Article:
Some articles on drive:
... exit and entrance 4.2 2.6 Burnhamthorpe Road Holiday Drive Southbound exit only 5.2 3.2 Rathburn Road Northbound exit and southbound entrance Eringate Drive Southbound entrance only southbound exit accessible from ...
More definitions of "drive":
- (noun): A physiological state corresponding to a strong need or desire.
- (noun): A wide scenic road planted with trees.
Example: "The riverside drive offers many exciting scenic views"
- (verb): To compel or force or urge relentlessly or exert coercive pressure on, or motivate strongly.
Example: "She is driven by her passion"
- (verb): Move by being propelled by a force.
Example: "The car drove around the corner"
- (noun): The trait of being highly motivated.
Example: "His drive and energy exhausted his co-workers"
- (verb): Hit very hard and straight with the bat swinging more or less vertically.
Example: "Drive a ball"
- (noun): Hitting a golf ball off of a tee with a driver.
Example: "He sliced his drive out of bounds"
- (noun): (sports) a hard straight return (as in tennis or squash).
- (verb): Move into a desired direction of discourse.
Example: "What are you driving at?"
Synonyms: get, aim
- (noun): A series of actions advancing a principle or tending toward a particular end.
Example: "The team was ready for a drive toward the pennant"
Synonyms: campaign, cause, crusade, movement, effort
- (verb): Strive and make an effort to reach a goal.
Example: "She is driving away at her doctoral thesis"
Synonyms: tug, labor, labour, push
- (noun): (computer science) a device that writes data onto or reads data from a storage medium.
- (noun): The act of applying force to propel something.
Example: "After reaching the desired velocity the drive is cut off"
Synonyms: thrust, driving force
- (verb): Cause to move back by force or influence.
Synonyms: repel, repulse, force back, push back, beat back
- (verb): Hunting: chase from cover into more open ground.
Example: "Drive the game"
- (verb): Travel or be transported in a vehicle.
- (verb): Compel somebody to do something, often against his own will or judgment.
Example: "She finally drove him to change jobs"
- (verb): Force into or from an action or state, either physically or metaphorically.
Synonyms: force, ram
- (verb): Proceed along in a vehicle.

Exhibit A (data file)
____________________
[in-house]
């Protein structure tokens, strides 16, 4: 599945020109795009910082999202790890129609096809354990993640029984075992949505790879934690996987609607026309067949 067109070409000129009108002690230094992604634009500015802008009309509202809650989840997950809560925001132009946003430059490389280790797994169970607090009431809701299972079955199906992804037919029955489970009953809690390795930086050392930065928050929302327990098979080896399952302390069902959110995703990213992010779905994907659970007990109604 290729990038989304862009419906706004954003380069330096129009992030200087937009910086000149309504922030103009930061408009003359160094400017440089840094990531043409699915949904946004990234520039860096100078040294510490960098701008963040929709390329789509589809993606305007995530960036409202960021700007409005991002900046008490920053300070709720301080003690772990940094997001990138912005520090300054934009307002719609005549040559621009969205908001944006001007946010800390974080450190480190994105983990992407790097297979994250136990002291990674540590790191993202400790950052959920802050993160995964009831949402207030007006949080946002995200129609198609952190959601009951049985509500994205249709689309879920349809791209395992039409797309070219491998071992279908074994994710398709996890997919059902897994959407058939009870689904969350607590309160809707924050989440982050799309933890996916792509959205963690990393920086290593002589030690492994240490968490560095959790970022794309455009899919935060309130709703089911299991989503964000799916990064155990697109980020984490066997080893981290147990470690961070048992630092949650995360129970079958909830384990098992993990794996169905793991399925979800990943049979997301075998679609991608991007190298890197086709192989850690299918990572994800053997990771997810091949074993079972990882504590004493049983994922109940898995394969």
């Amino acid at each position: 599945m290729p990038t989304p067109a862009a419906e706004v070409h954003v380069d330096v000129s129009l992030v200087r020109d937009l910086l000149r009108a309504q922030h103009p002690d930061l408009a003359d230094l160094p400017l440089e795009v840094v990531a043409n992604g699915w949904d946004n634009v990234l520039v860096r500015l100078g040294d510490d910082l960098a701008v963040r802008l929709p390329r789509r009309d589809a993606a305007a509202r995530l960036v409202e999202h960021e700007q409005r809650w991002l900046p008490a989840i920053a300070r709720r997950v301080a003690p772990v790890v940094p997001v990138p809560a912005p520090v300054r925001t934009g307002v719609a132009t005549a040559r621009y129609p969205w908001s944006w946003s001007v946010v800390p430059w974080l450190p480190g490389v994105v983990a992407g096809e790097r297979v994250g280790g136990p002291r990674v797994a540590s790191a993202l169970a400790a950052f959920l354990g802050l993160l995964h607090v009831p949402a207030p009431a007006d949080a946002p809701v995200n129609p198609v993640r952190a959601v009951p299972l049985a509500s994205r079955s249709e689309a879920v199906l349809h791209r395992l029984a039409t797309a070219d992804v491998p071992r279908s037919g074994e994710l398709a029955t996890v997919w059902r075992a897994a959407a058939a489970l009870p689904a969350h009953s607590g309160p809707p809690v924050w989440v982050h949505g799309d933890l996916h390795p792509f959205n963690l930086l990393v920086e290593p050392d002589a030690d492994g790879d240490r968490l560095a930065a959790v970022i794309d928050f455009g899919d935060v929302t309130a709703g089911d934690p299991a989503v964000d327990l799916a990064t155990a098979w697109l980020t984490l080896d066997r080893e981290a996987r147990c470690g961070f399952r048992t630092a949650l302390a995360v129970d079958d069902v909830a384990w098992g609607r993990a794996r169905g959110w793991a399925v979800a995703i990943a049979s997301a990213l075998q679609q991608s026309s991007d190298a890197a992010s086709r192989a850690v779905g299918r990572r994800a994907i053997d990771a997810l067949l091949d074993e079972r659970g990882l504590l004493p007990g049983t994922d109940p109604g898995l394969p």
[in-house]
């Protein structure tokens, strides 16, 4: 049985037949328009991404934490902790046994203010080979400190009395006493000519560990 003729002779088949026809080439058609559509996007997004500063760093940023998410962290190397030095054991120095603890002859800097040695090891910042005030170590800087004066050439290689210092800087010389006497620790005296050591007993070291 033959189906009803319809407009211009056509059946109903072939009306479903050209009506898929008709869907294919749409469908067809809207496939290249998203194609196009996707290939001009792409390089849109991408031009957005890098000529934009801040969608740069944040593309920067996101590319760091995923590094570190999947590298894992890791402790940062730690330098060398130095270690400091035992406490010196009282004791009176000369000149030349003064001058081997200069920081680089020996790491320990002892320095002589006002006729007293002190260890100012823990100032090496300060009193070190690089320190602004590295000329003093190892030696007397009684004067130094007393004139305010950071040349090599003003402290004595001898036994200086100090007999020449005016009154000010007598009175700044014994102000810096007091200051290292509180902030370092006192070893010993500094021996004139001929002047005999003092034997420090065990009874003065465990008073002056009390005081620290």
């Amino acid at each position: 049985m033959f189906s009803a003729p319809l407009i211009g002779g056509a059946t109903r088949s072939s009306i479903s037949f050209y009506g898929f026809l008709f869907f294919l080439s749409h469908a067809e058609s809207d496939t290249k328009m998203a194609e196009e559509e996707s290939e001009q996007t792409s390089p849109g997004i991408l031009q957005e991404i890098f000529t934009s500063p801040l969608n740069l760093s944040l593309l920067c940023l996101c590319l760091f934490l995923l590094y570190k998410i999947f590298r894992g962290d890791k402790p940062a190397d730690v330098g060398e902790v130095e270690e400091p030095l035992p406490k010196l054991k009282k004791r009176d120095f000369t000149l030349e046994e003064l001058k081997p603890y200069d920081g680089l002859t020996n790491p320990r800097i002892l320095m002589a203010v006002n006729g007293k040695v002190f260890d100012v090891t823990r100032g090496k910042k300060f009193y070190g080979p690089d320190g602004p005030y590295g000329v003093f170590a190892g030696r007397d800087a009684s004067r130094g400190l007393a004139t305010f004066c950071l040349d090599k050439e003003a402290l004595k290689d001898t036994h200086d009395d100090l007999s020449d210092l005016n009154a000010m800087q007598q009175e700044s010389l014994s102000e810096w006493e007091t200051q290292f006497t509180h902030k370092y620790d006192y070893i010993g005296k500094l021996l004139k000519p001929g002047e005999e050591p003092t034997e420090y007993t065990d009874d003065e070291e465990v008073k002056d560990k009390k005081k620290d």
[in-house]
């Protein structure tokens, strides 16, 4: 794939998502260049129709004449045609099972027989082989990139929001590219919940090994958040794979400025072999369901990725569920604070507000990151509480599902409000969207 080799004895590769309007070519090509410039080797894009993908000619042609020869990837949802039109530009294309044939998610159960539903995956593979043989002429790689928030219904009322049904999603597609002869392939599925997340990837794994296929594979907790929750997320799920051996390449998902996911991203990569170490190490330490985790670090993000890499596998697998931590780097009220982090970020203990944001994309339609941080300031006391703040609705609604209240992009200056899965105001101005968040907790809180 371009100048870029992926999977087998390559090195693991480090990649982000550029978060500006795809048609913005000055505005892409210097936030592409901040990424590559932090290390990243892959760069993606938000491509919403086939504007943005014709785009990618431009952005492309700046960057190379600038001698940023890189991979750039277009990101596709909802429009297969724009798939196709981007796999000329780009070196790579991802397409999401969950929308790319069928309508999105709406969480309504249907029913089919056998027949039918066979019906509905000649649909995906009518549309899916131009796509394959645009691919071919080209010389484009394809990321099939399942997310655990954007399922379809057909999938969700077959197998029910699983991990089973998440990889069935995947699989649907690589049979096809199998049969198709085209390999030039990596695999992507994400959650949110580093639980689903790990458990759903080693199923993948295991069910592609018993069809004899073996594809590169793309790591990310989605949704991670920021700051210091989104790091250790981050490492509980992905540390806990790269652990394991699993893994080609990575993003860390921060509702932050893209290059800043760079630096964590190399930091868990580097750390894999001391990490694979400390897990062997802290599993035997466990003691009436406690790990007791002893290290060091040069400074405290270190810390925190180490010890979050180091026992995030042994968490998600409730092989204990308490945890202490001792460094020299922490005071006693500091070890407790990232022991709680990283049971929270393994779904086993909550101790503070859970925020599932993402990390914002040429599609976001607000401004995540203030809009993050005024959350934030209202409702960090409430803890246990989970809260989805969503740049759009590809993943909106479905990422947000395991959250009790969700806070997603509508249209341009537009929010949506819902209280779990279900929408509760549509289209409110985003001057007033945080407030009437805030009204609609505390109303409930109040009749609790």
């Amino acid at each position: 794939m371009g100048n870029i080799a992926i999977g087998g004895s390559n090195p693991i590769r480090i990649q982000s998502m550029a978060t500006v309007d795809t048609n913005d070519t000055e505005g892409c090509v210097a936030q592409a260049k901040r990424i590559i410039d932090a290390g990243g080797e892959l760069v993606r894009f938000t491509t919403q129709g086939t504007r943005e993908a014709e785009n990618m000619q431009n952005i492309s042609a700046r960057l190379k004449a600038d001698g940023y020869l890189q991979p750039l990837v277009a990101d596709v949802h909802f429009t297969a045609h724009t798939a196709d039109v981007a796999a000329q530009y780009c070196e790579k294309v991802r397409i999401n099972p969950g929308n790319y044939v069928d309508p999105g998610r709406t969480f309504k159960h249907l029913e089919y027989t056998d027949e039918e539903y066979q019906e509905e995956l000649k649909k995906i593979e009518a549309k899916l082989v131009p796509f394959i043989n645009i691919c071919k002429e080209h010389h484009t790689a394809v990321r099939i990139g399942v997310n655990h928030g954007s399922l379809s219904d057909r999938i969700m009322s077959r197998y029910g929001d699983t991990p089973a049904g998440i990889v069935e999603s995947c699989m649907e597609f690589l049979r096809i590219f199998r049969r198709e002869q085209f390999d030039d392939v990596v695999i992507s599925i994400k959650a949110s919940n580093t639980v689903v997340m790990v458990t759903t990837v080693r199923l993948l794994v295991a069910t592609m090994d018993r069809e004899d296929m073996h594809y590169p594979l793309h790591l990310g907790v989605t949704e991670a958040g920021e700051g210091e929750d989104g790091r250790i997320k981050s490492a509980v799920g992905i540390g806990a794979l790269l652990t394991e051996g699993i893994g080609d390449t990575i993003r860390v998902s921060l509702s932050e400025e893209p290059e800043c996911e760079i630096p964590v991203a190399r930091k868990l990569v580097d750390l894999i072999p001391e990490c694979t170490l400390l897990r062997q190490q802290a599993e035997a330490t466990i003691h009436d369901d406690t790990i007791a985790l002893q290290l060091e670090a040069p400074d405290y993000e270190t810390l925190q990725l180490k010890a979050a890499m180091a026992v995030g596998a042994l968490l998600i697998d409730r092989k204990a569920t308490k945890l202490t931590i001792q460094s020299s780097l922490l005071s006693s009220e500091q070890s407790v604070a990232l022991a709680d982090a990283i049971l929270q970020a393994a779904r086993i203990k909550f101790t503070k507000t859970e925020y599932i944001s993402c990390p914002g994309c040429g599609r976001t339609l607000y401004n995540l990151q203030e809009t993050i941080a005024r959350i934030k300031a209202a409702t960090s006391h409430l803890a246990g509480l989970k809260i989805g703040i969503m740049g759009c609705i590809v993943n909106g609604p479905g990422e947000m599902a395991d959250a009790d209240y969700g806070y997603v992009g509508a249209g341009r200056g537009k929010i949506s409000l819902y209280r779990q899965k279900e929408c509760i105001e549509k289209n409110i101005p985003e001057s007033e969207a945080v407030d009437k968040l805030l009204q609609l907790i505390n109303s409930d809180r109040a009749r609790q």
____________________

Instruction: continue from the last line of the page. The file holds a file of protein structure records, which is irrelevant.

Example: "We drive the turnpike to work"
- (verb): Cause to move rapidly by striking or throwing with force.
Example: "Drive the ball far out into the field"
- (noun): A journey in a vehicle driven by someone else.
Example: "He took the family for a drive in his new car"
- (verb): Strike with a driver, as in teeing off.
Example: "Drive a golfball"
- (verb): Have certain properties when driven.
- (verb): Work as a driver.
Example: "He drives a bread truck"; "She drives for the taxi company in Newark"
- (noun): The act of driving a herd of animals overland.
- (verb): Excavate horizontally.
Example: "Drive a tunnel"
- (noun): A mechanism by which force or power is transmitted in a machine.
Example: "A variable speed drive permitted operation through a range of speeds"
- (verb): Hunting: search for game.
Example: "Drive the forest"
- (verb): Cause to function by supplying the force or power for or by controlling.
Example: "The amplifier drives the tube"; "steam drives the engines"; "this device drives the disks for the computer"
- (verb): Operate or control a vehicle.
Example: "Drive a car or bus"; "Can you drive this four-wheel truck?"
- (verb): Cause someone or something to move by driving.
Example: "She drove me to school every day"; "We drove the car to the garage"
- (verb): Push, propel, or press with force.
Example: "Drive a nail into the wall"
Famous quotes containing the word drive:
“Certainly, words can be as abusive as any blow. . . . When a three-year-old yells, Youre so stupid! What a dummy! it doesnt carry the same weight as when a mother yells those words to a child. . . . Even if you dont physically abuse young children, you can still drive them nuts with your words.”
—Mary Kay Blakely (20th century)
“Have Johnny fix him a sandwich or something. Any man running for the Senate has to wantsomething. Right, Bud?
Okay, start the bus then. And drive them over a cliff.”
—Jeremy Larner, U.S. screenwriter, and Michael Ritchie. John J. McKay (Melvin Douglas)
“They shoulda called me Little Cocaine, I was sniffing so much of the stuff! My nose got big enough to back a diesel truck in, unload it, and drive it right out again.”
—Little Richard (b. 1932)